Teenager's death inspires young anglers to work together

WEDDINGTON, N.C. — A tragic death has breathed life into the high school fishing movement in North Carolina.

Before he died in a truck accident on Jan. 20, 2012, Riley Laymon was working on a plan to start a high school bass fishing program in North Carolina. Because he was originally from Illinois where high school bass fishing is a sanctioned activity, the 17-year-old wondered why a similar program hadn’t been started in the bass fishing hotbed of North Carolina.

So Laymon wrote a letter to one of his teachers, Tom Schwartz, about how Weddington High School needed a fishing club and that he wanted to eventually have high school bass fishing sanctioned by the state. Schwartz revealed the letter to Laymon’s parents after their son’s death.

“We didn’t even know about it,” said Tom Laymon, Riley’s dad. “Mr. Schwartz said the letter told a lot about Riley in his own words. Part of his vision was the club would be a safe place for kids to be and have a lot of fun.”

Tom and Lisa Laymon found out how many different friends Riley had after the funeral. “Since then, we have 30 to 40 kids come over every other Friday night and stay until 10:30 or 11 o’clock,” said Tom Laymon.  “It is a great cross-section of kids from the jocks to the cheerleaders to the preppies and the country kids.”

In honor of their son, the Laymons along with Schwartz and Riley’s many friends bonded to form the fishing club known as “Riley’s Catch.” The club’s membership has swelled to 180 Weddington High School students, including 77 freshmen who never met Riley. Members range from novices and social anglers to hard-core fishermen.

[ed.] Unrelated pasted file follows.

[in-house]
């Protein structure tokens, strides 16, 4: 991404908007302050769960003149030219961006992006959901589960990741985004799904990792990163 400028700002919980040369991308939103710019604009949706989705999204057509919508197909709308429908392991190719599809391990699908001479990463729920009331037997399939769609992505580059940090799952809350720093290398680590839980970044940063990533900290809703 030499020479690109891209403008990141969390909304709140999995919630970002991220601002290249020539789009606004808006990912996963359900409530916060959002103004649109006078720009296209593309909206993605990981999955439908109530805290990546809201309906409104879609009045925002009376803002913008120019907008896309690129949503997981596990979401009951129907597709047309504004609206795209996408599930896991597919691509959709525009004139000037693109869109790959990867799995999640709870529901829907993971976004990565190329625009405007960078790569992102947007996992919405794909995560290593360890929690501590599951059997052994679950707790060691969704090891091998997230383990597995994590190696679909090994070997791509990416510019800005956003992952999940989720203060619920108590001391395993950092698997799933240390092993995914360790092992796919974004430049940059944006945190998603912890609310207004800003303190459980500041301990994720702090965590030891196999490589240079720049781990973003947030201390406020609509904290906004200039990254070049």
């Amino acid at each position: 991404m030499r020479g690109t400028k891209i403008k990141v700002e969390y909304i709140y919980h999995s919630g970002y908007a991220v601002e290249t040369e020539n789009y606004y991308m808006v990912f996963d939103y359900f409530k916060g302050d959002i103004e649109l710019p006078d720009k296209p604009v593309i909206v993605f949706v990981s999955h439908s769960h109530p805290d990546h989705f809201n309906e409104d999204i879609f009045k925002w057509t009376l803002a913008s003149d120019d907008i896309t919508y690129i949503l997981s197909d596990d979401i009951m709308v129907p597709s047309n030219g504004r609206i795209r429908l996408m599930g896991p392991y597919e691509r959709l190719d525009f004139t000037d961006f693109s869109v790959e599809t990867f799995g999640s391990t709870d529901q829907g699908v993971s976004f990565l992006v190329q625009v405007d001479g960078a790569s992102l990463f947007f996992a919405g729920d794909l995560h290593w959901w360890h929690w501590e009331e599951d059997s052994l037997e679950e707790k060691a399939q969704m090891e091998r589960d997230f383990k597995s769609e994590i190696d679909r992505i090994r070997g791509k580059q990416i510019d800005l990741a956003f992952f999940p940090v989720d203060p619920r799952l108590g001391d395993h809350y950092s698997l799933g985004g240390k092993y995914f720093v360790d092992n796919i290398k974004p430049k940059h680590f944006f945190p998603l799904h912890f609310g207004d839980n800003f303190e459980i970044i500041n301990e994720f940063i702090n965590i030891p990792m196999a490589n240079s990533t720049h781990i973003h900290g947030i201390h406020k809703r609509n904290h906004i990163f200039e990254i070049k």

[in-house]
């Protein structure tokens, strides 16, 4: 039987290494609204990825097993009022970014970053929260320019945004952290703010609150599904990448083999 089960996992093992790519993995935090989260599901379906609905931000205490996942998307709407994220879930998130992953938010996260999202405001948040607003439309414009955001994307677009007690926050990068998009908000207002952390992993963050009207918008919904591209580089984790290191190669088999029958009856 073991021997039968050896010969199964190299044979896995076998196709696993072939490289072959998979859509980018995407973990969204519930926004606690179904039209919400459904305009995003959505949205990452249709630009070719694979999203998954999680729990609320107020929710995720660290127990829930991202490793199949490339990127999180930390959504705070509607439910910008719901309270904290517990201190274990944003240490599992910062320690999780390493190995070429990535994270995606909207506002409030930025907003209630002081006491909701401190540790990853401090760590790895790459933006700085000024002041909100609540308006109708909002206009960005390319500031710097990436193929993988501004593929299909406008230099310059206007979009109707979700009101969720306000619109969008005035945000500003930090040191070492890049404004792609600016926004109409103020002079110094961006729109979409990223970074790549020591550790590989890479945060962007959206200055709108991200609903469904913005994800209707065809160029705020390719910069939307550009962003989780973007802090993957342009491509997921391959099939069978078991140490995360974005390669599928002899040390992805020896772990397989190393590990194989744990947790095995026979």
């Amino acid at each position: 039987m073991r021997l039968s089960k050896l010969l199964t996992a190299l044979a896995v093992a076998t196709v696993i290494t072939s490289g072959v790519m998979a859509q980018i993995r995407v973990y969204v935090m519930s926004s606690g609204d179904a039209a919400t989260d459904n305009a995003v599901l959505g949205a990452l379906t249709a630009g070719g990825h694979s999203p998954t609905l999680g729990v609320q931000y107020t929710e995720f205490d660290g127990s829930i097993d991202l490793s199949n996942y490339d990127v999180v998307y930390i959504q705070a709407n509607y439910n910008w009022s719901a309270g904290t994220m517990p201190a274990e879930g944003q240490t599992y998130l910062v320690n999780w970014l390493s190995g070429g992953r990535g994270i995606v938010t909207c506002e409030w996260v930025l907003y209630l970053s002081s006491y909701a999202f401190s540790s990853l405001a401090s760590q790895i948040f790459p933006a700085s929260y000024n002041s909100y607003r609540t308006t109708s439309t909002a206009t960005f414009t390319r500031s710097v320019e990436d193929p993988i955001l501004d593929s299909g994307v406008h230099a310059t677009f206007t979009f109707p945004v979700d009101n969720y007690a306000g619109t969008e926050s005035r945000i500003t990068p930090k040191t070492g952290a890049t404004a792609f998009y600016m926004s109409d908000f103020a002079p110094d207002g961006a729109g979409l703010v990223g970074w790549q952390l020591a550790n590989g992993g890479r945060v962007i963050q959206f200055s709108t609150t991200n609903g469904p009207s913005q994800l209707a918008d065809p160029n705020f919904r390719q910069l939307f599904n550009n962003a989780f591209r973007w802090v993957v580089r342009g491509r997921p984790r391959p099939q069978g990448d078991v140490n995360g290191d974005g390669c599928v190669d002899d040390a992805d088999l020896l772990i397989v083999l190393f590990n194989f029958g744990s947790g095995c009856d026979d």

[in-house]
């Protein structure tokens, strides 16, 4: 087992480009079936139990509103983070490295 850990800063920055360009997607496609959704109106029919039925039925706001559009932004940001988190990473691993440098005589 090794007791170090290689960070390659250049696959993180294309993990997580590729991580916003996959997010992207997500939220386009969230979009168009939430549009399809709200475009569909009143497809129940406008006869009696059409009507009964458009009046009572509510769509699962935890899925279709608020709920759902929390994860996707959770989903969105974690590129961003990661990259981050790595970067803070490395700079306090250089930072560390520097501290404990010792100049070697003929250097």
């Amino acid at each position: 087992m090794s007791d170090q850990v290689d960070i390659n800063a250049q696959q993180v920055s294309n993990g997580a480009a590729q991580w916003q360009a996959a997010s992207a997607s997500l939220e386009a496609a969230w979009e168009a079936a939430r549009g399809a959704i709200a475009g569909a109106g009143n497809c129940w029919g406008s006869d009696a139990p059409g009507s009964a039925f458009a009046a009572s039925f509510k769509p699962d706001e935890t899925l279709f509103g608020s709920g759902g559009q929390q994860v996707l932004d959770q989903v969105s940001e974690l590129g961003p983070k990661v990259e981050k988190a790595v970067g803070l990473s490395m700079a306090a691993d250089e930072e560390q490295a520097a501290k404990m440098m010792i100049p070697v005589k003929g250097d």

Club members wear jerseys (originally designed by Riley) with the inscription “All I do is feesh, feesh, feesh.” Riley also designed a hoodie with the slogan of “Feesh for Lyfe.”

The club has held monthly shore fishing eventsand plans to have some boat fishing events in the future. Tom Laymon has talked to Bob Bauer, North Carolina B.A.S.S. Nation youth director, who has offered to recruit boaters to take out the Riley’s Catch kids.

Riley’s dream of a statewide fishing program is also gaining momentum. Tom Laymon said he has had conversations with the superintendent of the Union County schools, and she told him she would endorse having chapters of the Riley’s Catch program in each of the county’s 15 schools in spring 2013.